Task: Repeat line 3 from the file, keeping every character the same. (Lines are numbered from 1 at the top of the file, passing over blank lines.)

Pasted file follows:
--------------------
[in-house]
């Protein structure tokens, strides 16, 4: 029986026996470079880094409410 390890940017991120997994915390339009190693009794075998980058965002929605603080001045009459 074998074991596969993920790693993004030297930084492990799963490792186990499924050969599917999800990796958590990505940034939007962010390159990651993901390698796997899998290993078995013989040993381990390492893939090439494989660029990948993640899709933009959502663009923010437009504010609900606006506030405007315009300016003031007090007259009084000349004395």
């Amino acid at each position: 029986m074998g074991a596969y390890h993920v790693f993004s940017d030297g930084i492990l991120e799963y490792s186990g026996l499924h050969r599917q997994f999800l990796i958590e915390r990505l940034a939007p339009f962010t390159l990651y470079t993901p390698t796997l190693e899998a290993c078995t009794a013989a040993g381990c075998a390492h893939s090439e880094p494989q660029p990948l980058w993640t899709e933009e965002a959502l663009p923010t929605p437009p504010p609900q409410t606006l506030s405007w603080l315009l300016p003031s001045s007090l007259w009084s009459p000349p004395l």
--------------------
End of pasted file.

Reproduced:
């Amino acid at each position: 029986m074998g074991a596969y390890h993920v790693f993004s940017d030297g930084i492990l991120e799963y490792s186990g026996l499924h050969r599917q997994f999800l990796i958590e915390r990505l940034a939007p339009f962010t390159l990651y470079t993901p390698t796997l190693e899998a290993c078995t009794a013989a040993g381990c075998a390492h893939s090439e880094p494989q660029p990948l980058w993640t899709e933009e965002a959502l663009p923010t929605p437009p504010p609900q409410t606006l506030s405007w603080l315009l300016p003031s001045s007090l007259w009084s009459p000349p004395l």